In an age when other fantastically speedy, widespread media are triumphing, and running the risk of flattening all communication onto a single, homogeneous surface, the function of literature is communication between things that are different simply because they are different, not blunting but even sharpening the differences between them, following the true bent of written language.
Mental speed is valuable in itself. Which leads into appreciation for the pleasures of lingering. In literature repetition and digression are ways to slow down time.
3. On Exactitude
A definition of what he means by exactitude opens this memo.
To my mind exactitude means three things above all:
(1) a well-defined and well-calculated plan for the work in question;
(2) an evocation of clear, incisive, memorable visual images;
(3) a language as precise as possible both in choice of words and in expression of the subtleties of thought and imagination
Approximate, careless language bothered Calvino who valued appropriateness and cautioned against automatism and abhorred formulaic, generic language. “We live in an unending rainfall of images,” he says. Exactitude includes thoughts on his fondness for geometrical forms, symmetries, numerical series, proportions, for all that is combinatory.
Invisible Cities is an example of even exactitude — every concept and value turns out to be double. A city combines the idea of geometric rationality with the entanglements of human life.
4. On Visibility
We may distinguish between two types of imaginative processes: the one that starts with the words and arrives at the visual image, and the one that starts with the visual image and arrives at its verbal expression.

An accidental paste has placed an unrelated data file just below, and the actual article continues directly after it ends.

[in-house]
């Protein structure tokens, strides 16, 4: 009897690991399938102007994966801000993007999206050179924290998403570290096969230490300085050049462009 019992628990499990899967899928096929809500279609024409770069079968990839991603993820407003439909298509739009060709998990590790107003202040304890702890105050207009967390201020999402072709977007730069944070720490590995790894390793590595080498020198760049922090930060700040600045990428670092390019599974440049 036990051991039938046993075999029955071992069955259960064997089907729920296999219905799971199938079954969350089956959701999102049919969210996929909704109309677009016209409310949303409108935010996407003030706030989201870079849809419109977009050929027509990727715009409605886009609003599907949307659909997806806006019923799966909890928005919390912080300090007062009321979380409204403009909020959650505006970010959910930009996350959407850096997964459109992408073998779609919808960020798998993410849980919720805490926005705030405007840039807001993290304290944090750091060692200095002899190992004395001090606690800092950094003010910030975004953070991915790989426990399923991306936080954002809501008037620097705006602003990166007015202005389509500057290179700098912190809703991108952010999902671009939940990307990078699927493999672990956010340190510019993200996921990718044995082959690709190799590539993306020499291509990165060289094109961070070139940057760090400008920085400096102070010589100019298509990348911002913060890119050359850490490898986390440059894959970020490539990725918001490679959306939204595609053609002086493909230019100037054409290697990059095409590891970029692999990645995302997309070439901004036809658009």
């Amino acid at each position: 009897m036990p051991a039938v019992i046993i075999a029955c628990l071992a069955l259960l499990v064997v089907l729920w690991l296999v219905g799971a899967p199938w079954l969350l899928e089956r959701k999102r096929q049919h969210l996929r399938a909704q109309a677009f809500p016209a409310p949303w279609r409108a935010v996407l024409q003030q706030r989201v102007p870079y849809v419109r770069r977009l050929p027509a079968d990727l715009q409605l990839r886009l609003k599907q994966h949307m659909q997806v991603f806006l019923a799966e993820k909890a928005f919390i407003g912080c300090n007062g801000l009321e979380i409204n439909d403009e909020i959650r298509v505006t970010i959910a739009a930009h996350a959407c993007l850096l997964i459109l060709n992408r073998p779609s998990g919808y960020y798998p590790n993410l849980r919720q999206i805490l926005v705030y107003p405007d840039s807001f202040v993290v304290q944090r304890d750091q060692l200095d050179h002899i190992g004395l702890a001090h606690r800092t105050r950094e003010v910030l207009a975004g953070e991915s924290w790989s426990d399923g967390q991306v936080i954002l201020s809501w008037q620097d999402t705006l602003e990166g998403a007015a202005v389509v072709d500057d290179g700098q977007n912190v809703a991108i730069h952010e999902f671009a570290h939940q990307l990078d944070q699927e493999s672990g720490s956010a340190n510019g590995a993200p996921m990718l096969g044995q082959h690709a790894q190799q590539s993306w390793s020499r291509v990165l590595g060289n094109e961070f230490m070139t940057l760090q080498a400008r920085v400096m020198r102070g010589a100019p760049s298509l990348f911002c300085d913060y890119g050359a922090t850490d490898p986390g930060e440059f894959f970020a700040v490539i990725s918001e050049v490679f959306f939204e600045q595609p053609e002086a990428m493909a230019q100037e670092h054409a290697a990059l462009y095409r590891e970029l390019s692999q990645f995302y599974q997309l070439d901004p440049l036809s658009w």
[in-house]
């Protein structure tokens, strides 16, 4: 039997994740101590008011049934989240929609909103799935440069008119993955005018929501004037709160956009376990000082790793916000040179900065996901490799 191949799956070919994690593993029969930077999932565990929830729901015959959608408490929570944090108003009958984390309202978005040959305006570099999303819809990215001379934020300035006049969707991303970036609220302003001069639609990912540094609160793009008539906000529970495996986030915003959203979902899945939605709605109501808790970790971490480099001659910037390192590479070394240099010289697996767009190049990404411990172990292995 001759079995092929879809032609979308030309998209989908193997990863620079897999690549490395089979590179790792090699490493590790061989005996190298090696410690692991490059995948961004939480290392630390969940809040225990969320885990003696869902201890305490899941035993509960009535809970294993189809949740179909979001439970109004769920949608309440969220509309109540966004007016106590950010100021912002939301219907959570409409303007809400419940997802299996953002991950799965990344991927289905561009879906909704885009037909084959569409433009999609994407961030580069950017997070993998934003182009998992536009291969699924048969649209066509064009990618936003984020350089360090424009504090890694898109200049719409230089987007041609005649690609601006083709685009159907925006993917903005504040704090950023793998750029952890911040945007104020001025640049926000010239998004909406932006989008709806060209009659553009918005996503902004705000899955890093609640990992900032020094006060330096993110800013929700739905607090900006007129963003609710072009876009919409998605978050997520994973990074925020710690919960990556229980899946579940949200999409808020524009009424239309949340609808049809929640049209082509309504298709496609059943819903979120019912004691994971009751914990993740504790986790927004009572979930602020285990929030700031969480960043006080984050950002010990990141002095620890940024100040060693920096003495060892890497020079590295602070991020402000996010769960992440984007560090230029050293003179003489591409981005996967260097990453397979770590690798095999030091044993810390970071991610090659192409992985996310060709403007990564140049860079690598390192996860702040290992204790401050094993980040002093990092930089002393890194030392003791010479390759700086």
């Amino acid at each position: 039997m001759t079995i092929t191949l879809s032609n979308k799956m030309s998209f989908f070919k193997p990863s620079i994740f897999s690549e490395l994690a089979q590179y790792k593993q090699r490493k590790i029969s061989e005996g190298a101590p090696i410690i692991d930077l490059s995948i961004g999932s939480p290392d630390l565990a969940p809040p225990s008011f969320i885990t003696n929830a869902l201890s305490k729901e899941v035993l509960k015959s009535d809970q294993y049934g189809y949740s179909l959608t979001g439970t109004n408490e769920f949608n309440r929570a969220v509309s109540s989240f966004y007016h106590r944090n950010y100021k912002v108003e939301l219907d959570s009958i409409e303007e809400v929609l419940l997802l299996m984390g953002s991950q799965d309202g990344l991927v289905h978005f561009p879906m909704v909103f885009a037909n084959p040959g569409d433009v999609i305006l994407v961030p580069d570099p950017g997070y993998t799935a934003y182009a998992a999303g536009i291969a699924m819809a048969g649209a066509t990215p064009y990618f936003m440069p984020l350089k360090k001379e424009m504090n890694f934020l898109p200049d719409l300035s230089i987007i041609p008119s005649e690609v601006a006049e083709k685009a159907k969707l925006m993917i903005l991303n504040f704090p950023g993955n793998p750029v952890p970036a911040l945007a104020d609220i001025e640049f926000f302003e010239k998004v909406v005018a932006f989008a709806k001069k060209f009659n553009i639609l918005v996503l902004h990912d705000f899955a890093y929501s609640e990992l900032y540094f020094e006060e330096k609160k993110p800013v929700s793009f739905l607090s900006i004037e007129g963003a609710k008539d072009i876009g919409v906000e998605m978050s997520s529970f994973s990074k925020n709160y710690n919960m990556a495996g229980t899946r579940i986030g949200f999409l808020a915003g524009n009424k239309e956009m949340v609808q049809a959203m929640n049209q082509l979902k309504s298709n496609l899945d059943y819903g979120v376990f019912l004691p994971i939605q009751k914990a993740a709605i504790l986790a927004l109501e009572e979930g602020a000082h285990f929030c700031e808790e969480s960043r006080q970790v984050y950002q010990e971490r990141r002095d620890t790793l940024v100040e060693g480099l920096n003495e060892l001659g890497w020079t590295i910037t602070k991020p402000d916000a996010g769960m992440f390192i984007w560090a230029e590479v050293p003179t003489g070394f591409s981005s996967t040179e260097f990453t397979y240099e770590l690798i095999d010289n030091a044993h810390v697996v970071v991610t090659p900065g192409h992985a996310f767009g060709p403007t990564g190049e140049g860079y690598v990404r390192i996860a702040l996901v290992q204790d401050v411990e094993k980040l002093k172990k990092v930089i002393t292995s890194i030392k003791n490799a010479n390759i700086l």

The first process is the one that normally occurs when we read. For example, we read a scene in a novel or the report of some event sin a newspaper and, according to the greater or lesser effectiveness of the text, we are brought to witness the scene as if it were taking place before our eyes, or at least to witness certain fragments or details of the scene that are singled out.
A mental cinema is always at work in each of us — we project images in our mind's eye. On why visibility is a value he says:
If I have included visibility in my list of values to be saved, it is to give warning of the danger we run in losing a basic human faculty: the power of bringing visions into focus with our eyes shut, of bringing forth forms and colours from the lines of black letters on a white page, and in fact of thinking in terms of images.
He then wonders if the literature of the fantastic will be possible in the twenty-first century, given the growing inflation of prefabricated images.
5. On Multiplicity
“Overambitious projects may be objectionable in many fields, but not in literature.” He says:
Literature remains alive only if we set ourselves immeasurable goals, far beyond all hope of achievement.
Since science has begun to distrust general explanations and solutions that are not sectorial and specialized, the grand challenge for literature is to be capable of weaving together the various branches of knowledge, the various “codes” into a manifold and multifaceted vision of the world.
Multiplicity reflects our combination of experiences, information, the books we read, the things we imagine. Calvino says:
Each life is an encyclopedia, a library, an inventory of objects, a series of styles, and everything can be constantly shuffled and reordered in every way conceivable.
But perhaps the answers that stands closest to my heart is something else: Think what it would be to have a work conceived outside of the self, a work that would let us escape the limited perspective of the individual ego, not only to enter into selves like our own but to give speech to that which has no language, to the bird perching on the edge of the gutter, to the tree in spring and the tree in fall, to stone, to cement, to plastic…
He died before publishing his memo on Consistency. Perhaps that's the work now: To trade the cold charts with numbers and data for people with character and stories.